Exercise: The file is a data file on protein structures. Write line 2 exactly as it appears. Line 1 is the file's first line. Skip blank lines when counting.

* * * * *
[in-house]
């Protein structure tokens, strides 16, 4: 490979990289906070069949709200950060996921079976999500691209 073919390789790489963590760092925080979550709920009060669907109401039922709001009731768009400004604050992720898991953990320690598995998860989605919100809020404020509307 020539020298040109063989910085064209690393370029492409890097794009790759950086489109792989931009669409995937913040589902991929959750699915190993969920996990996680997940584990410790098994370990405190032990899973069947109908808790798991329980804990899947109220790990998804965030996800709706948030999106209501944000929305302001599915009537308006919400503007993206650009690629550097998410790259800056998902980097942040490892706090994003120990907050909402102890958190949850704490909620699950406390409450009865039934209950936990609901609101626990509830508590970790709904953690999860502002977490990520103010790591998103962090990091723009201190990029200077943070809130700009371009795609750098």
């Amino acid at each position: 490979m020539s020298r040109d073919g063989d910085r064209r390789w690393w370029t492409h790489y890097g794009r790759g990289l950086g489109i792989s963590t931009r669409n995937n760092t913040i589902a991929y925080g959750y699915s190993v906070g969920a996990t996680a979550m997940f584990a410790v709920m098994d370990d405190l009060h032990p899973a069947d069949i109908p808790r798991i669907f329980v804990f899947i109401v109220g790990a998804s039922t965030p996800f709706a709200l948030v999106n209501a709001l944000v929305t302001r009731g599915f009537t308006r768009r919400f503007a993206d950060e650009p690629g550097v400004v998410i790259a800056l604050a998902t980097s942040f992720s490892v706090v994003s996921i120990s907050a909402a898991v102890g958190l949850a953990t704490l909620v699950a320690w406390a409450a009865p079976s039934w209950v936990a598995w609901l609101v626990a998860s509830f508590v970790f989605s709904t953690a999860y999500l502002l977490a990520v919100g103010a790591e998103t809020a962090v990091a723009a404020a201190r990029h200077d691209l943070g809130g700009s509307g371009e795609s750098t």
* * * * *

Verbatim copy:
């Protein structure tokens, strides 16, 4: 490979990289906070069949709200950060996921079976999500691209 073919390789790489963590760092925080979550709920009060669907109401039922709001009731768009400004604050992720898991953990320690598995998860989605919100809020404020509307 020539020298040109063989910085064209690393370029492409890097794009790759950086489109792989931009669409995937913040589902991929959750699915190993969920996990996680997940584990410790098994370990405190032990899973069947109908808790798991329980804990899947109220790990998804965030996800709706948030999106209501944000929305302001599915009537308006919400503007993206650009690629550097998410790259800056998902980097942040490892706090994003120990907050909402102890958190949850704490909620699950406390409450009865039934209950936990609901609101626990509830508590970790709904953690999860502002977490990520103010790591998103962090990091723009201190990029200077943070809130700009371009795609750098």